From his first job with a computer software retail company to his current role as a systems engineer and program director in KeyW’s Defense Mission sector, technology has always played an important role in David Furman’s career. What happened, though, when this technologist wanted to transition to a leadership role? In this interview, David shares his experiences developing into a leader, provides guidance for those looking to do the same and details the lessons and advice that’ve shaped his career.
How did you know you wanted to take on a leadership role?
I got my first taste of leadership when I worked for SRA as an active directory engineer supporting the Army National Guard. I was working for a program manager who really set an example of what a leader should be. He was compassionate and had a good understanding of the business. One of his biggest strengths was his ability to relate to people. He always looked out for employees’ best interests and wanted to help folks grow. Many managers claim to have an open-door policy, but with this one, it was true. He’d welcome you to his office to talk about your program or career development questions. I knew this was something I wanted to learn and model my own leadership approach after.
How did you transition into leadership at KeyW?
I came to KeyW as a systems engineer focused on cloud adoption in the intelligence community. The team leaders at the time took a very directive approach to leading people. They didn’t seek to build consensus or buy-in. They didn’t explain why we were doing certain things, which wasn’t something I was used to.
After a couple of months, I decided talked to my program manager and expressed my concerns about losing smart people who were motivated but who weren’t getting the kind of leadership they needed. Ultimately, a leadership role opened up, and I took it.
I then branched out into the personnel management side when KeyW stood up its supervisor program. I noticed a couple of colleagues in other divisions started taking on front-line supervisor roles, and I wanted to do the same. I’m fortunate that I’ve been able to go from a front-line supervisor to program director, which exposed me to additional aspects of the business. I enjoy this type of work and also believe in KeyW’s mission and the customer missions we support. It’s part of the reason why I got in to this industry.
What advice would you give a technologist wanting to pursue a leadership role?
The first question I would ask is, “Why do you want become a leader?” Aspiring leaders should consider what appeals to them about leadership. Is it the ability to effect positive change, take on new challenges or something else? There are many reasons to become a leader. Understanding what the motivators are can serve as a guide toward that goal. There are also many types of leadership roles to consider, and I recommend being flexible as you evaluate the opportunities. They may not always be exactly what you’re looking for, but each is a chance to gain valuable experience. Being a leader is an iterative development process strengthened by the knowledge you gain from each role and responsibility.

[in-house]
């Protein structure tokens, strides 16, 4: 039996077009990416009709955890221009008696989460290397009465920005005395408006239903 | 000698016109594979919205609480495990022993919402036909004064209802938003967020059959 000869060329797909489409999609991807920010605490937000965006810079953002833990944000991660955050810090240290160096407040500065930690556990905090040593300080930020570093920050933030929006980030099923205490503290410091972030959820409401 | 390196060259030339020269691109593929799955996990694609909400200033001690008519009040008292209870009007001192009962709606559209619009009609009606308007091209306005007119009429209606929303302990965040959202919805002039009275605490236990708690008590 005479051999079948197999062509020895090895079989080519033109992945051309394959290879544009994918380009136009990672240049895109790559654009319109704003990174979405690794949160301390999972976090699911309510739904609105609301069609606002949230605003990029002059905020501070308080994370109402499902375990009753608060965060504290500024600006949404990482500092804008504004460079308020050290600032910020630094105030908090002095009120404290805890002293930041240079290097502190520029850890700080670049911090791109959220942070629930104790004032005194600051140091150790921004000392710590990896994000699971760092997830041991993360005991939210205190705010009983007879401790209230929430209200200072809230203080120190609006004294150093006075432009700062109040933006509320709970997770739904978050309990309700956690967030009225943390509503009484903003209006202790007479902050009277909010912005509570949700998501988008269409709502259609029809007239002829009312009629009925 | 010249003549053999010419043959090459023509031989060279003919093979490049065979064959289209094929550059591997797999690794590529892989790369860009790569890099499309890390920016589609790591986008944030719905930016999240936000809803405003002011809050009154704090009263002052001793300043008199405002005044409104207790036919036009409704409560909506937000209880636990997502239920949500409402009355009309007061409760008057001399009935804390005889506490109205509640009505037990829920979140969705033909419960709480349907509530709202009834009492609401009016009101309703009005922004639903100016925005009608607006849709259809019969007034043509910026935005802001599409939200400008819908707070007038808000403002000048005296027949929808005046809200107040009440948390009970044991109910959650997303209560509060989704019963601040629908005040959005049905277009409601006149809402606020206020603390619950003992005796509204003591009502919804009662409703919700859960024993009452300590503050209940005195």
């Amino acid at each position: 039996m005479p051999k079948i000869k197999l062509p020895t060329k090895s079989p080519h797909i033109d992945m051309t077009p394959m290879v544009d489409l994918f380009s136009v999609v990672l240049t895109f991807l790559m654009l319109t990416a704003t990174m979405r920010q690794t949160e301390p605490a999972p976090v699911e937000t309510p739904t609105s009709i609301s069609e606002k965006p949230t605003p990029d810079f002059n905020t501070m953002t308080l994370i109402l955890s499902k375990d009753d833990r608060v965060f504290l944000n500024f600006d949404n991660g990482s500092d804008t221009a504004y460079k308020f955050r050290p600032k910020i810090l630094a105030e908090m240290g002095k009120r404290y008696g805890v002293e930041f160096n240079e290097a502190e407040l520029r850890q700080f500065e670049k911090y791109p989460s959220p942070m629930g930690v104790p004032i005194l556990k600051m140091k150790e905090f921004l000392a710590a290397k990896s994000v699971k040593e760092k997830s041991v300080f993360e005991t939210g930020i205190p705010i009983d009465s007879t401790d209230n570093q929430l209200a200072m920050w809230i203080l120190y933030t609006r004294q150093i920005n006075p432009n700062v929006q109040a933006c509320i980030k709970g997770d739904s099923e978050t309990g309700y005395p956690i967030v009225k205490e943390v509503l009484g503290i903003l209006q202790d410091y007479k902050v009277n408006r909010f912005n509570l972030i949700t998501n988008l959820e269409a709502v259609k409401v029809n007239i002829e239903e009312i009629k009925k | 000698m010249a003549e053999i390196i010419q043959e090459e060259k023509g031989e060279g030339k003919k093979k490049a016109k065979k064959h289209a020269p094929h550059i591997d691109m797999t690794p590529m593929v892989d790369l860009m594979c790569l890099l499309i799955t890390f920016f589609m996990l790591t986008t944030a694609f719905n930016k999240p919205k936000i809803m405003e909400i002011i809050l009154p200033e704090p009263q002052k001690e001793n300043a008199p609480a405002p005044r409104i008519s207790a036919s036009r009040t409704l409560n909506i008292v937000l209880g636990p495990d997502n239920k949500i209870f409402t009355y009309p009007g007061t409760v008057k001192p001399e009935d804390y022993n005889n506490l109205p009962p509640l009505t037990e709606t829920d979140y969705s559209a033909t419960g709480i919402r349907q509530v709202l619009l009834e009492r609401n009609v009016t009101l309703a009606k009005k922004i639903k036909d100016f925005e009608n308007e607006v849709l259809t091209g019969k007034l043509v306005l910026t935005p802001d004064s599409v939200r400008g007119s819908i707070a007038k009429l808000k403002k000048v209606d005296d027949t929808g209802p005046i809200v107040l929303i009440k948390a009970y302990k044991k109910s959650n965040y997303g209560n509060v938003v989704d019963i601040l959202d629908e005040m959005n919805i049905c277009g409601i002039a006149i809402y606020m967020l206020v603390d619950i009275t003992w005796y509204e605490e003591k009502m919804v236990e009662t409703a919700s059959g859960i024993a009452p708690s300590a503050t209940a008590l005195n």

Volunteering to support an independent research and development effort by providing guidance to junior team members is one way to practice and demonstrate leadership skills while sharpening your technical expertise. Taking on team leadership, supervisory or project manager roles are also good ways to enhance leadership skills.
The transition from technical to leadership roles is usually a gradual one. Initially, most of your time will be spent in a technical capacity with some leadership responsibilities added. Over time, as you volunteer or accept additional responsibilities, you may spend less time on technical tasks—and you have to be comfortable with that mix. The percentage of technical versus leadership activities will vary based on your interests and the organization’s needs.
What leadership skill do you find most valuable today?
Establishing relationships built on trust is an extremely valuable leadership skill. I always try to communicate in a straightforward way, including providing as much background information as possible. I believe people appreciate communication that’s to the point and timely. This is what I’d expect from my own leadership.
Can one simultaneously be a good technologist and leader?
Being a technologist and leader aren’t exclusive things. Leadership is a broad term, so being a technology leader can mean you’re seen as a subject matter expert in a technical field. Technology leaders also can help guide independent research and development activities or help business leaders identify technologies for investment.
One of my roles is the Amazon Web Services (AWS) partner manager for KeyW, managing our relationship with AWS. For the last three years, I’ve gone to Amazon’s cloud conference in Las Vegas, re:Invent, which offers technical sessions on how to leverage their cloud platform, including use cases from industry and government partners. It also offers breakout sessions focused on how the intelligence community uses AWS, and it’s a great networking opportunity.
Finally, transparency, from the top of a company down to the individual employees, is one of the most important things a company can do to keep employees engaged and feel like their voices are heard. At home, my kids ask me “why” all the time—and I’ve never stopped asking “why” in my career. I always want to know more about a company’s motivations and the goals we’re driving toward. Technical and non-technical leaders alike should value transparency as a fundamental element of effectiveness.